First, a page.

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7.
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8.
Bisoi S, Haldar D, Majumdar TK, Bhattacharya N, Sarkar GN, Ray SK. Correlates of anemia among pregnant women in a rural area of West Bengal. J Fam Welf 2011;57:72-8.  Back to cited text no. 8
    
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11.
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13.
International Institute for Population Sciences. State Fact Sheet – Andaman & Nicobar Islands. National Family Health Survey 2015-16 (NFHS-4); 2016b. Available from: http://www.rchiips.org/nfhs/pdf/NFHS4/AN_FactSheet.pdf. [Last accessed on 2018 Jan 07].  Back to cited text no. 13
    
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Babu UP, Prasad BV, Reddy ES, Manasa RV. A cross sectional study on morphological pattern of anemia. IOSR J Dent Med Sci 2016;15:68-71.  Back to cited text no. 14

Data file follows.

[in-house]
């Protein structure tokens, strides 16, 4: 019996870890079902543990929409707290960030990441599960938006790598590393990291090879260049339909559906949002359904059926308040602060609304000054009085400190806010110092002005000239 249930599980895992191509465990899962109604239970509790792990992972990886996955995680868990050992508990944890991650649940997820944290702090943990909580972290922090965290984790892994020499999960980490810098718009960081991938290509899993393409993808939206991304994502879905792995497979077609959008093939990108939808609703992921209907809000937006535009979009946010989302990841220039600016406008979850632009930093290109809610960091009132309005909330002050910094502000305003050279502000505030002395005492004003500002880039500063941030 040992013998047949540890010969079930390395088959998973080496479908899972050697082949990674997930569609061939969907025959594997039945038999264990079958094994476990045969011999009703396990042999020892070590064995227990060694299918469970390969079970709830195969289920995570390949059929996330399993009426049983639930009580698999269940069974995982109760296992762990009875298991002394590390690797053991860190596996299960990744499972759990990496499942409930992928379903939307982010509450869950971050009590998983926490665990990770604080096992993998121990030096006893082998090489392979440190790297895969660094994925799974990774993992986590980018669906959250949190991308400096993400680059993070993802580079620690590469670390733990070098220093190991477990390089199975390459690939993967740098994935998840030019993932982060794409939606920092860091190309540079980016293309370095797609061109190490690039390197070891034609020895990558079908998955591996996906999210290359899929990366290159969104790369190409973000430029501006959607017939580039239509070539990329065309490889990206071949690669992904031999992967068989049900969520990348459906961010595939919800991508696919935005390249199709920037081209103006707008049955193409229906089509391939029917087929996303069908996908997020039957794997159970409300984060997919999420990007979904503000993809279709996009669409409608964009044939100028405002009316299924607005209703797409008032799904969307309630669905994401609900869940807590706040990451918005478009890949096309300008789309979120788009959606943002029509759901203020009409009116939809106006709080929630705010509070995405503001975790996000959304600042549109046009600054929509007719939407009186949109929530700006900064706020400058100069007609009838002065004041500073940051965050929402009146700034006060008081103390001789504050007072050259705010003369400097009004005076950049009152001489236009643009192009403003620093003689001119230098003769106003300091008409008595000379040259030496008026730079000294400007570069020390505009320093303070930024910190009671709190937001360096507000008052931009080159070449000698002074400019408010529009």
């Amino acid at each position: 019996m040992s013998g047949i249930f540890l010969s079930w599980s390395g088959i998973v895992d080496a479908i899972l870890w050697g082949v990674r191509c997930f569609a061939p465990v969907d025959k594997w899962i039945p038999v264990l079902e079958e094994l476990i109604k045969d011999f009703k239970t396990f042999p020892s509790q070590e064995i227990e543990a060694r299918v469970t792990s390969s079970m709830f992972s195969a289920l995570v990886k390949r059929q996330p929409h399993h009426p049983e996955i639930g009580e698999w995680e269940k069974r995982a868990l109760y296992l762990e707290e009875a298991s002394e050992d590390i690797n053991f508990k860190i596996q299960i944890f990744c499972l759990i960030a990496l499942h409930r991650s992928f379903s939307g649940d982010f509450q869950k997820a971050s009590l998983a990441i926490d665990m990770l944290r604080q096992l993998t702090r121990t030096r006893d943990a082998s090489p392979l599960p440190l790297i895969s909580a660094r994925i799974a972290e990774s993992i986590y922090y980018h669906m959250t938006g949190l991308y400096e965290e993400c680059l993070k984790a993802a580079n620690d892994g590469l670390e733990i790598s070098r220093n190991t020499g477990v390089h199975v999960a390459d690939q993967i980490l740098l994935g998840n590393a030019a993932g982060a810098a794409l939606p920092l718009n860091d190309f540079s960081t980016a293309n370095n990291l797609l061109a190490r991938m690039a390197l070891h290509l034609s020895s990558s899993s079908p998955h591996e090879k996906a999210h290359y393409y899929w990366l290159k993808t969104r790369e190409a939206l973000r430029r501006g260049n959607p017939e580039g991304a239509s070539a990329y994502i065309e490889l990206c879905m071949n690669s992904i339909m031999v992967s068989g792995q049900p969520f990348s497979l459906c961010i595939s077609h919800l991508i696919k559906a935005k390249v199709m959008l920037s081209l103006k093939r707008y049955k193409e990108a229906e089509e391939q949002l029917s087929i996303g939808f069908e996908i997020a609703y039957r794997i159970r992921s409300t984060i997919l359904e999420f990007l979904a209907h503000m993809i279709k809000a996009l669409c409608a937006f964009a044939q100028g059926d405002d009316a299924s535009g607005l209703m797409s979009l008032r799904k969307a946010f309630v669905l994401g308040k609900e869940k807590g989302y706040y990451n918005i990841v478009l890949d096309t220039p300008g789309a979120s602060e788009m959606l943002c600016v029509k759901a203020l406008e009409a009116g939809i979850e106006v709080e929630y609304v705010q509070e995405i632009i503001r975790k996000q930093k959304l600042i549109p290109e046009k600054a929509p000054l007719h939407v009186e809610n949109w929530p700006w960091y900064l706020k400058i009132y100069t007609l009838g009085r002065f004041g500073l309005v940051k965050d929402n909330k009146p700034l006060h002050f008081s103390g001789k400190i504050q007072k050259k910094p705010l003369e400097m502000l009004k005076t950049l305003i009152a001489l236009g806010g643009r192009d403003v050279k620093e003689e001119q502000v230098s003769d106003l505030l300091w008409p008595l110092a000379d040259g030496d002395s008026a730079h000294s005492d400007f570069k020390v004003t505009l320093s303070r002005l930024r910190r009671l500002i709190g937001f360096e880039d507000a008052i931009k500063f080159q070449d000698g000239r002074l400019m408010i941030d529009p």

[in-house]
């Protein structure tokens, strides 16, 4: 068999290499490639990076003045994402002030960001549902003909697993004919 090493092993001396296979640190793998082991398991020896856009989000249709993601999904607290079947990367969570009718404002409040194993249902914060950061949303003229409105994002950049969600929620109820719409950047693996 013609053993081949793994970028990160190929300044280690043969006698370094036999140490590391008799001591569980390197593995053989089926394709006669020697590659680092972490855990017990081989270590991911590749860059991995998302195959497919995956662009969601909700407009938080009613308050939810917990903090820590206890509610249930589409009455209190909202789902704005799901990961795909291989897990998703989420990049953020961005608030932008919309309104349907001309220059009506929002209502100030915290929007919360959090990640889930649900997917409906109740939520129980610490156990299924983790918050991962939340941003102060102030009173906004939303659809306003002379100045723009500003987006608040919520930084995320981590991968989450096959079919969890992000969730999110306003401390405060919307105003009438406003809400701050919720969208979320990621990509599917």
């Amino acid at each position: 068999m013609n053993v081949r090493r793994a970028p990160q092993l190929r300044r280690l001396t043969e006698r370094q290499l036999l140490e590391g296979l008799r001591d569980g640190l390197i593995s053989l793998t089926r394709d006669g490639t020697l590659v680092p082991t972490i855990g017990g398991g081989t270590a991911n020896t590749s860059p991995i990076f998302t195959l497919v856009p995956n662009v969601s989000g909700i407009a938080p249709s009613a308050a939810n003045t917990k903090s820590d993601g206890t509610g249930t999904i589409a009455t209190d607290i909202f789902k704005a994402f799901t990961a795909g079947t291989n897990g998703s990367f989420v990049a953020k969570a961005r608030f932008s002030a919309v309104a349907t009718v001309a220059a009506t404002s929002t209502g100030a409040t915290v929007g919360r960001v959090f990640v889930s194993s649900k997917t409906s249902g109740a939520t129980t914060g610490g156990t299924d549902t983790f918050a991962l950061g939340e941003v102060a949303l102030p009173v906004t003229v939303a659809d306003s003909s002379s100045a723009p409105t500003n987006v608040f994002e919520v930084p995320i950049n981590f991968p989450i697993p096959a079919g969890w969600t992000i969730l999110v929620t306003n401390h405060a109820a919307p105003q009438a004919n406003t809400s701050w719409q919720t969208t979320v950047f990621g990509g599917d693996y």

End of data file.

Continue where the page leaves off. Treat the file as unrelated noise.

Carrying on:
15.
Hunshikatti KB, Viveki PR. Prevalence of anemia and its predictors in pregnant women attending antenatal clinic: A hospital based cross-sectional study. IOSR J Nurs Health Sci 2015;4:12-7.  Back to cited text no. 15
    
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Gebre A, Mulugeta A. Prevalence of anemia and associated factors among pregnant women in North Western zone of Tigray, Northern Ethiopia: A cross-sectional study. J Nutr Metab 2015;2015:165430.  Back to cited text no. 16
    
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20.
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21.
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22.
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    Figures

  [Figure 1], [Figure 2], [Figure 3], [Figure 4], [Figure 5]
 
 
    Tables

  [Table 1], [Table 2], [Table 3], [Table 4]